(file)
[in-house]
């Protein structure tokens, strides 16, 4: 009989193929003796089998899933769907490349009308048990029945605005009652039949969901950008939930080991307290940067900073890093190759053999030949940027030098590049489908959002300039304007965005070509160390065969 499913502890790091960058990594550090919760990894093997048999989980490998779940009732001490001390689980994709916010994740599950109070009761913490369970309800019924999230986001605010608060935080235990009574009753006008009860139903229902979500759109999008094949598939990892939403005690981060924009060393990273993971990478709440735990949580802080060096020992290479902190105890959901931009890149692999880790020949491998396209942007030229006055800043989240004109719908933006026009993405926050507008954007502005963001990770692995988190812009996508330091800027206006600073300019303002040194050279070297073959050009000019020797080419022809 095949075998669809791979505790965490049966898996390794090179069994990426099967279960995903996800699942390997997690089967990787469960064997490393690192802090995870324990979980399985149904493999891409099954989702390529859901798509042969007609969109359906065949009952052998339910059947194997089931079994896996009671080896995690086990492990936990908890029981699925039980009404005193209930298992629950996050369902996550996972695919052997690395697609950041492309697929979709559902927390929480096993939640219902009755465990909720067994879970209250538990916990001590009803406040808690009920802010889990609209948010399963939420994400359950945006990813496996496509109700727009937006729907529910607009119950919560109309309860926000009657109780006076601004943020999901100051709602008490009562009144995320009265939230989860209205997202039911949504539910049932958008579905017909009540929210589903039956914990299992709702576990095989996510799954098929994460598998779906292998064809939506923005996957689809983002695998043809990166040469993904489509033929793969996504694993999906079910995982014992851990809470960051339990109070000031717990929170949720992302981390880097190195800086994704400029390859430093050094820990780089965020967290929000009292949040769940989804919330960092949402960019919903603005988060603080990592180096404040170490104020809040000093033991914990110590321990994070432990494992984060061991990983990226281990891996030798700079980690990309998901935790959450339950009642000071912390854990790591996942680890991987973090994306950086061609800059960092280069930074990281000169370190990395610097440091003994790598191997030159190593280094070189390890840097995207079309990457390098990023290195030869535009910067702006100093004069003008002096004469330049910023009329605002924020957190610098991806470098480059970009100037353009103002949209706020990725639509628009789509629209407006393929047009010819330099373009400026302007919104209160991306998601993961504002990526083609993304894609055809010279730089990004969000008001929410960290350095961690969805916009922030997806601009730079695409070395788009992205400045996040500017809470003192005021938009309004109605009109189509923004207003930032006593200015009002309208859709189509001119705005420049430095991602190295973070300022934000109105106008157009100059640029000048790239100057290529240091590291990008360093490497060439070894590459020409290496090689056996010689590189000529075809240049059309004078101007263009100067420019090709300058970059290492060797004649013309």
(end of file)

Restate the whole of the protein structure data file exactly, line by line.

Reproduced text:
[in-house]
């Protein structure tokens, strides 16, 4: 009989193929003796089998899933769907490349009308048990029945605005009652039949969901950008939930080991307290940067900073890093190759053999030949940027030098590049489908959002300039304007965005070509160390065969 499913502890790091960058990594550090919760990894093997048999989980490998779940009732001490001390689980994709916010994740599950109070009761913490369970309800019924999230986001605010608060935080235990009574009753006008009860139903229902979500759109999008094949598939990892939403005690981060924009060393990273993971990478709440735990949580802080060096020992290479902190105890959901931009890149692999880790020949491998396209942007030229006055800043989240004109719908933006026009993405926050507008954007502005963001990770692995988190812009996508330091800027206006600073300019303002040194050279070297073959050009000019020797080419022809 095949075998669809791979505790965490049966898996390794090179069994990426099967279960995903996800699942390997997690089967990787469960064997490393690192802090995870324990979980399985149904493999891409099954989702390529859901798509042969007609969109359906065949009952052998339910059947194997089931079994896996009671080896995690086990492990936990908890029981699925039980009404005193209930298992629950996050369902996550996972695919052997690395697609950041492309697929979709559902927390929480096993939640219902009755465990909720067994879970209250538990916990001590009803406040808690009920802010889990609209948010399963939420994400359950945006990813496996496509109700727009937006729907529910607009119950919560109309309860926000009657109780006076601004943020999901100051709602008490009562009144995320009265939230989860209205997202039911949504539910049932958008579905017909009540929210589903039956914990299992709702576990095989996510799954098929994460598998779906292998064809939506923005996957689809983002695998043809990166040469993904489509033929793969996504694993999906079910995982014992851990809470960051339990109070000031717990929170949720992302981390880097190195800086994704400029390859430093050094820990780089965020967290929000009292949040769940989804919330960092949402960019919903603005988060603080990592180096404040170490104020809040000093033991914990110590321990994070432990494992984060061991990983990226281990891996030798700079980690990309998901935790959450339950009642000071912390854990790591996942680890991987973090994306950086061609800059960092280069930074990281000169370190990395610097440091003994790598191997030159190593280094070189390890840097995207079309990457390098990023290195030869535009910067702006100093004069003008002096004469330049910023009329605002924020957190610098991806470098480059970009100037353009103002949209706020990725639509628009789509629209407006393929047009010819330099373009400026302007919104209160991306998601993961504002990526083609993304894609055809010279730089990004969000008001929410960290350095961690969805916009922030997806601009730079695409070395788009992205400045996040500017809470003192005021938009309004109605009109189509923004207003930032006593200015009002309208859709189509001119705005420049430095991602190295973070300022934000109105106008157009100059640029000048790239100057290529240091590291990008360093490497060439070894590459020409290496090689056996010689590189000529075809240049059309004078101007263009100067420019090709300058970059290492060797004649013309």